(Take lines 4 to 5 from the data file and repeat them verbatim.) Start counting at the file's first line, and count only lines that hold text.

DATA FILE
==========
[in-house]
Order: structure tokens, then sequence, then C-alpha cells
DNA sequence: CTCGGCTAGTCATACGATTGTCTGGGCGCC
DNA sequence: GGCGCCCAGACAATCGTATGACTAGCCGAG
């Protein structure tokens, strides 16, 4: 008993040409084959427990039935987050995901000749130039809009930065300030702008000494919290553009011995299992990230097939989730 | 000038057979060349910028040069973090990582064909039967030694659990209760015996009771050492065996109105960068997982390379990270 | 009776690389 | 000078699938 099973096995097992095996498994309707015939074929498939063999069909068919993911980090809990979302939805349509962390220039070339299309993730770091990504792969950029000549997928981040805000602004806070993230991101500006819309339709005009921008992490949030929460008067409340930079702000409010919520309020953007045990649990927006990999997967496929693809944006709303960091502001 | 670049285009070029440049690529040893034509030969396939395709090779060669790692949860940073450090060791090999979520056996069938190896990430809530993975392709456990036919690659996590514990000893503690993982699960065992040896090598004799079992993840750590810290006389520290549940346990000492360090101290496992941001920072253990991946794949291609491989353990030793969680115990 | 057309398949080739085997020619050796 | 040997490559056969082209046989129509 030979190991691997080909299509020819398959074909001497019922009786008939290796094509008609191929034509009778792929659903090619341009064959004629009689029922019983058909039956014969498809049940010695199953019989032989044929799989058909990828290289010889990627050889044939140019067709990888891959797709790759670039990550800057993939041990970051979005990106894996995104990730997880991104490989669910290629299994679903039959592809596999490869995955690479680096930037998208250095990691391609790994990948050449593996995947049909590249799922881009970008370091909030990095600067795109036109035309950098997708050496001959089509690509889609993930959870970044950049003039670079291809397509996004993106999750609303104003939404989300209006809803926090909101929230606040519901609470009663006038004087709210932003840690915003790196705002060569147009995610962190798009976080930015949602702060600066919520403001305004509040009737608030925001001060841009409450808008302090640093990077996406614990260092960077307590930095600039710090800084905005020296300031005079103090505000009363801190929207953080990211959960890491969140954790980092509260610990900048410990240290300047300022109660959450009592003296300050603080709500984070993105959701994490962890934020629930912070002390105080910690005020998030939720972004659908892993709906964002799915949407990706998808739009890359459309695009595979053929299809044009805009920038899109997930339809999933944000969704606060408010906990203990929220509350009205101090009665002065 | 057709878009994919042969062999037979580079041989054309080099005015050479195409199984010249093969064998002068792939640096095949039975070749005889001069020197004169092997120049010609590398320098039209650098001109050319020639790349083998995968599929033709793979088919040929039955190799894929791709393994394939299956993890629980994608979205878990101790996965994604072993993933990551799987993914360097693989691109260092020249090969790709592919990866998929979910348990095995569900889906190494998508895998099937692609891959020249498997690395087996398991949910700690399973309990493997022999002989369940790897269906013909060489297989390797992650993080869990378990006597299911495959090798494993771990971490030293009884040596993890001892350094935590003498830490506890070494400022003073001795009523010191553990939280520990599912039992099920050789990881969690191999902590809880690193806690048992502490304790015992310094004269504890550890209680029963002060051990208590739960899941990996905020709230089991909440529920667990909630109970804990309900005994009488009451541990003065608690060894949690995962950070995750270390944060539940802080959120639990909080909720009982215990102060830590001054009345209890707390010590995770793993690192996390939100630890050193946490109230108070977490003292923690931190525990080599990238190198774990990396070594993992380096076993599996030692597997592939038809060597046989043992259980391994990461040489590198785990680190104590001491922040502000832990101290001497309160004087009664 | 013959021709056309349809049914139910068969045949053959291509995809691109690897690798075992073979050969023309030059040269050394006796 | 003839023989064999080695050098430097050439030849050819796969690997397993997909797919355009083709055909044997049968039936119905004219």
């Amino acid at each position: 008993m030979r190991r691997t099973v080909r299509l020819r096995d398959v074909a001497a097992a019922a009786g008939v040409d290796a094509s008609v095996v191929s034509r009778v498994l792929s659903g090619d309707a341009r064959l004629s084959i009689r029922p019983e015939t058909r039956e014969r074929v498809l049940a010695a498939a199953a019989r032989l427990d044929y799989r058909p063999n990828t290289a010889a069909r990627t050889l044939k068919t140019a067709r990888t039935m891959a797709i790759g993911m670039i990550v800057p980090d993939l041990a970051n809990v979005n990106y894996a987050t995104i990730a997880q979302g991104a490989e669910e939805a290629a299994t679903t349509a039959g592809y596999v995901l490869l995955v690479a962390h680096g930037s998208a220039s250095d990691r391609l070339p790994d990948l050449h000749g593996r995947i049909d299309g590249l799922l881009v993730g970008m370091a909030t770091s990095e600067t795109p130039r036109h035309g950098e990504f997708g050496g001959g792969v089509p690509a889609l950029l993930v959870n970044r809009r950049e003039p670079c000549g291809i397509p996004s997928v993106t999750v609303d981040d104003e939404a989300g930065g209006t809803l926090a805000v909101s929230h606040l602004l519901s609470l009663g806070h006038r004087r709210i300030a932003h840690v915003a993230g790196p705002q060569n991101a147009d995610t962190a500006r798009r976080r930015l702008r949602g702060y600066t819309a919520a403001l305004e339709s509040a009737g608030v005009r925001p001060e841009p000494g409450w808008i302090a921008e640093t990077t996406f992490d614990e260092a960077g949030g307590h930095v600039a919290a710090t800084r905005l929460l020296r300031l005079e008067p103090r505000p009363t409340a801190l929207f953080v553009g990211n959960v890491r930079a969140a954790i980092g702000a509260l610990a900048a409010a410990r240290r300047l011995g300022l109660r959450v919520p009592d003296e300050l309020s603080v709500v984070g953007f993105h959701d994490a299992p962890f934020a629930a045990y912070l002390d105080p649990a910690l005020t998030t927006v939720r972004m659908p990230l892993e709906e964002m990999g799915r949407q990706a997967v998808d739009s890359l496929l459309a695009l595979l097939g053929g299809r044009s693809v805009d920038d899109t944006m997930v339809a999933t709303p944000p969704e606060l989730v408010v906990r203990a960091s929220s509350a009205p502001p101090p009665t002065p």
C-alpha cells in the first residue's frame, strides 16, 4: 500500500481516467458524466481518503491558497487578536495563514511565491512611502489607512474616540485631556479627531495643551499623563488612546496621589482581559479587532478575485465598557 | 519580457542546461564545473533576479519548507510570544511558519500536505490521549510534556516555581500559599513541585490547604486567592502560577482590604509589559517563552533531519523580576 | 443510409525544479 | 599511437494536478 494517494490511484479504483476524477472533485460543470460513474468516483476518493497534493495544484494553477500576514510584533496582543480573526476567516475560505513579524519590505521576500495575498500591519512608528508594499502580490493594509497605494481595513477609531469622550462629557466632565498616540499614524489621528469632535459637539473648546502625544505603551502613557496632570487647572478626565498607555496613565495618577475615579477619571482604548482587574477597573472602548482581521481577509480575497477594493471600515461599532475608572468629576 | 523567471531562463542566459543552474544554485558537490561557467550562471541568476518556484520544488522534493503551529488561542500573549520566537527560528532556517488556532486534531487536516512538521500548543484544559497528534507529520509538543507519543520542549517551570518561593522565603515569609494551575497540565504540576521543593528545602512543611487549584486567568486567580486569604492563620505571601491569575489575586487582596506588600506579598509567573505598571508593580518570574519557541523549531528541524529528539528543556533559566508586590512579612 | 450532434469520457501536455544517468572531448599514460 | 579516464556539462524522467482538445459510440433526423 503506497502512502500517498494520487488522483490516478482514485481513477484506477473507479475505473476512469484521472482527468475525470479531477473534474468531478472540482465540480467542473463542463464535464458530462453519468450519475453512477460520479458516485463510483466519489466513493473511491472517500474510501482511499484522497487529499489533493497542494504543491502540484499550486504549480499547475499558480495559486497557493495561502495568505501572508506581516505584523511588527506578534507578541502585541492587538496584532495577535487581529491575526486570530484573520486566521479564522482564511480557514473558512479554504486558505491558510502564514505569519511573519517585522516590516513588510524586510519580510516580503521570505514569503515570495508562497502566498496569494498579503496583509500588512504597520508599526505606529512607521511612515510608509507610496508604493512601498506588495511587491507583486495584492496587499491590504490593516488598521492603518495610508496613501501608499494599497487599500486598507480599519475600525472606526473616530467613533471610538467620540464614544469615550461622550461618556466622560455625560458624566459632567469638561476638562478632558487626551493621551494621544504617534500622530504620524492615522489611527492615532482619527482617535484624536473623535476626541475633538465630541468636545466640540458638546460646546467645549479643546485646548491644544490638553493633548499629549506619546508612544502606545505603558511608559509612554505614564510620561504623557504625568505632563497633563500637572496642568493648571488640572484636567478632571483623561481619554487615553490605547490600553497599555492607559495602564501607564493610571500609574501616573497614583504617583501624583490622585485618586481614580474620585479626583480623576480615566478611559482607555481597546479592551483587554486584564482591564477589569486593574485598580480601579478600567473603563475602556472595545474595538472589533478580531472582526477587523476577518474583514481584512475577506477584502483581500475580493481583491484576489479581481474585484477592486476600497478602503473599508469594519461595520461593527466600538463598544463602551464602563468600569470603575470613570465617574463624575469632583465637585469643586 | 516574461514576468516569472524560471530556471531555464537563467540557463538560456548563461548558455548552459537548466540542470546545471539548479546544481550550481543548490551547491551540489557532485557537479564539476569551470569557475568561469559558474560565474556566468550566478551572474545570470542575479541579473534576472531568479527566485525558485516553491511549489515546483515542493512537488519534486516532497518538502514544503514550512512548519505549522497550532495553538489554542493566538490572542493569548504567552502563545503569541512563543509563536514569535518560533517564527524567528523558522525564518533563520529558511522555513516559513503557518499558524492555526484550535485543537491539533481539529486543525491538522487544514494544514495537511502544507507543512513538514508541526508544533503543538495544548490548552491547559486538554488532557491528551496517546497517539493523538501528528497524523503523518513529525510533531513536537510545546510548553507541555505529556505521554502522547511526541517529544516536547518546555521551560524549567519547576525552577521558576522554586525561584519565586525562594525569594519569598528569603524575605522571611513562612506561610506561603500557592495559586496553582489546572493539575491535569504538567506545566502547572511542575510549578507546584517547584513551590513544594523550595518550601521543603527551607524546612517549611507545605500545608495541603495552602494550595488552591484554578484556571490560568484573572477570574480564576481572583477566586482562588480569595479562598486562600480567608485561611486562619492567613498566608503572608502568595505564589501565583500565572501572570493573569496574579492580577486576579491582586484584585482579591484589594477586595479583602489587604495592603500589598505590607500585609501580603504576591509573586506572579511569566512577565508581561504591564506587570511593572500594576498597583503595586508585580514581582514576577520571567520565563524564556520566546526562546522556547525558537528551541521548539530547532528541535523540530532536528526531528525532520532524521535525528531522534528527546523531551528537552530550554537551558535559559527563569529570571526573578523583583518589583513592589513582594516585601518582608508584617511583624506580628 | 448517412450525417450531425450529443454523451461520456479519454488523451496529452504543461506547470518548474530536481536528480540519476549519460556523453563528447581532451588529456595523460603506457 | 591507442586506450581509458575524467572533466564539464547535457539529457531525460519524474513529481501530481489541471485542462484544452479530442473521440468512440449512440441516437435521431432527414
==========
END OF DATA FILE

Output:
DNA sequence: GGCGCCCAGACAATCGTATGACTAGCCGAG
């Protein structure tokens, strides 16, 4: 008993040409084959427990039935987050995901000749130039809009930065300030702008000494919290553009011995299992990230097939989730 | 000038057979060349910028040069973090990582064909039967030694659990209760015996009771050492065996109105960068997982390379990270 | 009776690389 | 000078699938 099973096995097992095996498994309707015939074929498939063999069909068919993911980090809990979302939805349509962390220039070339299309993730770091990504792969950029000549997928981040805000602004806070993230991101500006819309339709005009921008992490949030929460008067409340930079702000409010919520309020953007045990649990927006990999997967496929693809944006709303960091502001 | 670049285009070029440049690529040893034509030969396939395709090779060669790692949860940073450090060791090999979520056996069938190896990430809530993975392709456990036919690659996590514990000893503690993982699960065992040896090598004799079992993840750590810290006389520290549940346990000492360090101290496992941001920072253990991946794949291609491989353990030793969680115990 | 057309398949080739085997020619050796 | 040997490559056969082209046989129509 030979190991691997080909299509020819398959074909001497019922009786008939290796094509008609191929034509009778792929659903090619341009064959004629009689029922019983058909039956014969498809049940010695199953019989032989044929799989058909990828290289010889990627050889044939140019067709990888891959797709790759670039990550800057993939041990970051979005990106894996995104990730997880991104490989669910290629299994679903039959592809596999490869995955690479680096930037998208250095990691391609790994990948050449593996995947049909590249799922881009970008370091909030990095600067795109036109035309950098997708050496001959089509690509889609993930959870970044950049003039670079291809397509996004993106999750609303104003939404989300209006809803926090909101929230606040519901609470009663006038004087709210932003840690915003790196705002060569147009995610962190798009976080930015949602702060600066919520403001305004509040009737608030925001001060841009409450808008302090640093990077996406614990260092960077307590930095600039710090800084905005020296300031005079103090505000009363801190929207953080990211959960890491969140954790980092509260610990900048410990240290300047300022109660959450009592003296300050603080709500984070993105959701994490962890934020629930912070002390105080910690005020998030939720972004659908892993709906964002799915949407990706998808739009890359459309695009595979053929299809044009805009920038899109997930339809999933944000969704606060408010906990203990929220509350009205101090009665002065 | 057709878009994919042969062999037979580079041989054309080099005015050479195409199984010249093969064998002068792939640096095949039975070749005889001069020197004169092997120049010609590398320098039209650098001109050319020639790349083998995968599929033709793979088919040929039955190799894929791709393994394939299956993890629980994608979205878990101790996965994604072993993933990551799987993914360097693989691109260092020249090969790709592919990866998929979910348990095995569900889906190494998508895998099937692609891959020249498997690395087996398991949910700690399973309990493997022999002989369940790897269906013909060489297989390797992650993080869990378990006597299911495959090798494993771990971490030293009884040596993890001892350094935590003498830490506890070494400022003073001795009523010191553990939280520990599912039992099920050789990881969690191999902590809880690193806690048992502490304790015992310094004269504890550890209680029963002060051990208590739960899941990996905020709230089991909440529920667990909630109970804990309900005994009488009451541990003065608690060894949690995962950070995750270390944060539940802080959120639990909080909720009982215990102060830590001054009345209890707390010590995770793993690192996390939100630890050193946490109230108070977490003292923690931190525990080599990238190198774990990396070594993992380096076993599996030692597997592939038809060597046989043992259980391994990461040489590198785990680190104590001491922040502000832990101290001497309160004087009664 | 013959021709056309349809049914139910068969045949053959291509995809691109690897690798075992073979050969023309030059040269050394006796 | 003839023989064999080695050098430097050439030849050819796969690997397993997909797919355009083709055909044997049968039936119905004219």